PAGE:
Category Archives: Litigation Issues

When does the Clock Start Ticking For the Deadline to File an ERISA Suit?

My Friend Steve Krafchick, one of the best ERISA lawyers in the country, handled a case for Ms. Julie Heimeshoff against Hartford. The insurance policy said that any suit for benefits against Hartford had to be filed within 3 years of the date proof of loss was first due. As a general rule, proof of […]

View full post »

Book Review: ERISA Benefits Litigation Answer Book 2013

I recently received an inquiry from the Practicing Law Institute asking whether I would be interested in reviewing a new book, ERISA Benefits Litigation Answer Book 2013, by Craig C. Martin and Amanda S. Amert. I googled the authors and discovered that they are partners at Jenner & Block, a firm of approximately 450 lawyers. […]

View full post »

May You File an ERISA Suit Anywhere?

I suspect that most people who are asked that question would answer it with a question:  Why does it matter? Although the Supreme Court has referred to ERISA as a “fully articulated statute” (presumably meaning that it is self-contained) that is not the case in reality.  The statutes that make up ERISA are silent on […]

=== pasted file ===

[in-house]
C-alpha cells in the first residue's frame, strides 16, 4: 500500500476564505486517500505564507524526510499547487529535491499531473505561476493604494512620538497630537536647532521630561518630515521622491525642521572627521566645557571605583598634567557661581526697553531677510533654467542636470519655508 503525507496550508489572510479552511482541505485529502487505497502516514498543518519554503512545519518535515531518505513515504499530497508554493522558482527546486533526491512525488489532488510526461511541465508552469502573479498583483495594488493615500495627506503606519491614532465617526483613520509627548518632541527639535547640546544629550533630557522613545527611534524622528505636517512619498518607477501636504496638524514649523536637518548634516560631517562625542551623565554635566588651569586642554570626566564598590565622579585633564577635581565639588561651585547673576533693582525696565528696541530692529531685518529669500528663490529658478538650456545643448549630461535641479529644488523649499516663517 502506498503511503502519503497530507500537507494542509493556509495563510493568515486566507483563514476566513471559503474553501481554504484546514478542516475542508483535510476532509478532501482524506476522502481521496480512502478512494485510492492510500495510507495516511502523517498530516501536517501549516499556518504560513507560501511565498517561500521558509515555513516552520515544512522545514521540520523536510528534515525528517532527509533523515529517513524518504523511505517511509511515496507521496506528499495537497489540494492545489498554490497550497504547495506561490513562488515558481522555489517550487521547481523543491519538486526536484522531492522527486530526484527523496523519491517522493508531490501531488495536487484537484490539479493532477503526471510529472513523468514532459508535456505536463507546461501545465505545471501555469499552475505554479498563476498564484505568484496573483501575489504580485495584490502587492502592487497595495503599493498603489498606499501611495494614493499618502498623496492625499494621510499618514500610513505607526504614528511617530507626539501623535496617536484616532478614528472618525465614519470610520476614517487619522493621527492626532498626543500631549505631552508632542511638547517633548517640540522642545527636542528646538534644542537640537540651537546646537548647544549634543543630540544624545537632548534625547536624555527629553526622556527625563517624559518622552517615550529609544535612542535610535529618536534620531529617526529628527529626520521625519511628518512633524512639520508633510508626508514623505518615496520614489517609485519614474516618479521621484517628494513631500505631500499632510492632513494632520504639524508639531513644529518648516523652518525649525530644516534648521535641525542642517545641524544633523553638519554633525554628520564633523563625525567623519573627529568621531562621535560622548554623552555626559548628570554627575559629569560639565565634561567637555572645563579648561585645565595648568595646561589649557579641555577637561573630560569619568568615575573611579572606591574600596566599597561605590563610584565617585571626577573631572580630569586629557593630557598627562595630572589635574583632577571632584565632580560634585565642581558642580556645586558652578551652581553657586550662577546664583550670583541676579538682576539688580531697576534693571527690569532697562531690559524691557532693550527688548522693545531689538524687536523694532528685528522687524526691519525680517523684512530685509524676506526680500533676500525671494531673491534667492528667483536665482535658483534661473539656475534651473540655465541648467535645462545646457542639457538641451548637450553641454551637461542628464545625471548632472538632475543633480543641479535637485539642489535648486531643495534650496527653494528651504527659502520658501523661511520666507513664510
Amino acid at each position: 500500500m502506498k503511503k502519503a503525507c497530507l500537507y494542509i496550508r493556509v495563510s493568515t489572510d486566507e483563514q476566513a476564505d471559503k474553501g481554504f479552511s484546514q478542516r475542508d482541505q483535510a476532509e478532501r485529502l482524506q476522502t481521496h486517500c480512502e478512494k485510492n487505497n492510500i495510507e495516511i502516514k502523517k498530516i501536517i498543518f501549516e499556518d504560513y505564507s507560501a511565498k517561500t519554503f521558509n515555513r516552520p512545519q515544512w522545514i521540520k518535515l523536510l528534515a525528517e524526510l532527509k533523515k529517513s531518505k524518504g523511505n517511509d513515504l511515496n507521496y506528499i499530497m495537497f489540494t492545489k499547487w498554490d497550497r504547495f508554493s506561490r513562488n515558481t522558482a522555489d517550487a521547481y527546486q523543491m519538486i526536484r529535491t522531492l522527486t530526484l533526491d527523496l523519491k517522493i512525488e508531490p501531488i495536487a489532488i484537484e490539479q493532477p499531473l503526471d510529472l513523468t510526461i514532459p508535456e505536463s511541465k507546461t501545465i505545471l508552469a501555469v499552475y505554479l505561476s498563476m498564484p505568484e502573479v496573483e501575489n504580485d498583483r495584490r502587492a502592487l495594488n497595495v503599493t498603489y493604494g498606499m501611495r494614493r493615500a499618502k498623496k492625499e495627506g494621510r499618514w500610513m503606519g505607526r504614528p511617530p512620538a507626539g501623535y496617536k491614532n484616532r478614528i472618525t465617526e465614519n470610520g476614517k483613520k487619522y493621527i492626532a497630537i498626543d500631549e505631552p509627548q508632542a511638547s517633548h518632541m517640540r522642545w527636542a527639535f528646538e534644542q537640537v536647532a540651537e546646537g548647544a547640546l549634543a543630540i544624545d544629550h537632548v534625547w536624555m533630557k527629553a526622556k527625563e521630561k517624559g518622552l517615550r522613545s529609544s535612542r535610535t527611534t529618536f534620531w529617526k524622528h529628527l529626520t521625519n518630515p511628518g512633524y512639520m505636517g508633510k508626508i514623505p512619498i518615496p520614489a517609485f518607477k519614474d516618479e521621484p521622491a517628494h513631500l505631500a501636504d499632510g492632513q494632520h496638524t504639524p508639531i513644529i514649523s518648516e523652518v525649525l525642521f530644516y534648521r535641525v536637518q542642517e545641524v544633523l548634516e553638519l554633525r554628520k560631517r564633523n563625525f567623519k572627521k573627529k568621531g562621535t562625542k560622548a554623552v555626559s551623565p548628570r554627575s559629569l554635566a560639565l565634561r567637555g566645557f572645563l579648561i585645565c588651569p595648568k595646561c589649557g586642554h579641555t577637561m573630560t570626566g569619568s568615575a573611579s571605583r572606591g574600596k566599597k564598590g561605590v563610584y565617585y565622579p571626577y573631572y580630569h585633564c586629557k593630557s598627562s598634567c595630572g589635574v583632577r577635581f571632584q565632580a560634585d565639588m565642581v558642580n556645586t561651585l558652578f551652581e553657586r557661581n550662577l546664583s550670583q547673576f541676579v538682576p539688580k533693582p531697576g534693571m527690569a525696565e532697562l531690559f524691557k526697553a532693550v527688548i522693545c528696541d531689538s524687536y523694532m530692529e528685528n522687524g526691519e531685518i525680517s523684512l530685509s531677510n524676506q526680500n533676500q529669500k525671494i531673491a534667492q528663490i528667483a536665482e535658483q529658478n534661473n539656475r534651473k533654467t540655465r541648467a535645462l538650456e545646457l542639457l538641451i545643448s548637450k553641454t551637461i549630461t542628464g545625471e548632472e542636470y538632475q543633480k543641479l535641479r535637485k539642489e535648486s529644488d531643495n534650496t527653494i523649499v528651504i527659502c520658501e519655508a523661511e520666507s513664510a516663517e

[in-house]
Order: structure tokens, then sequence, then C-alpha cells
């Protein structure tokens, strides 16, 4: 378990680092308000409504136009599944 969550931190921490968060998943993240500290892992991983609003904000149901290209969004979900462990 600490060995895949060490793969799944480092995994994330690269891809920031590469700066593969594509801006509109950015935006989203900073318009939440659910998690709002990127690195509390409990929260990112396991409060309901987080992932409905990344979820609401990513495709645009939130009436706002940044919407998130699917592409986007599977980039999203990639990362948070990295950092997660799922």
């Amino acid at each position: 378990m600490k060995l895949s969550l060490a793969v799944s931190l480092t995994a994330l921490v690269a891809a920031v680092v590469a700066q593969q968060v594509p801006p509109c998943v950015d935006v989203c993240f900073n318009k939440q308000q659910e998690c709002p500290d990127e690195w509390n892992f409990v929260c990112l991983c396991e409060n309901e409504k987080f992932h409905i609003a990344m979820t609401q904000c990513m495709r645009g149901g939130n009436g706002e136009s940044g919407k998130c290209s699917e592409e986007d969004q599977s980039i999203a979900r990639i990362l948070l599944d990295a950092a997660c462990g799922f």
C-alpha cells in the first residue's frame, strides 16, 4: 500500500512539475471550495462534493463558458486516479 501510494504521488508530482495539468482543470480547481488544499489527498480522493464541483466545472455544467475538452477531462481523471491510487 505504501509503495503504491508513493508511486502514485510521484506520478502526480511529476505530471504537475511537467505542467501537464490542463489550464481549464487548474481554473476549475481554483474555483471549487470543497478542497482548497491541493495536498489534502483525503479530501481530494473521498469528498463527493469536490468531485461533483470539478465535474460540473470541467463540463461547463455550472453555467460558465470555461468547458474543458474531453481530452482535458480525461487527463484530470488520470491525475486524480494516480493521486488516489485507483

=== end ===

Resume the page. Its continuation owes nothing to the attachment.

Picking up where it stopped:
View full post »

Kentucky Court Holds Insurer is Proper Party Defendant

An issue that crops up often in ERISA litigation is just who can be sued.  A strict interpretation of the statute would lead one to the conclusion that only the “plan administrator” can be sued.  Unfortunately, the plan administrator is often a fictitious entity with no assets and no ability to respond to a judgment. […]

View full post »

Court rules that ERISA plaintiff can introduce new legal theory in court litigation

A federal district court in North Carolina recently ruled that an ERISA claimant may raise legal issues not raised in the administrative process.  Vincent v. Lucent Technologies, Inc., 3:07-CV-240 (WD NC 8/24/2010) Plaintiff was a Lucent employee whose job was outsourced to another company.  Although working for a different company, Ms. Vincent “remained in the […]

View full post »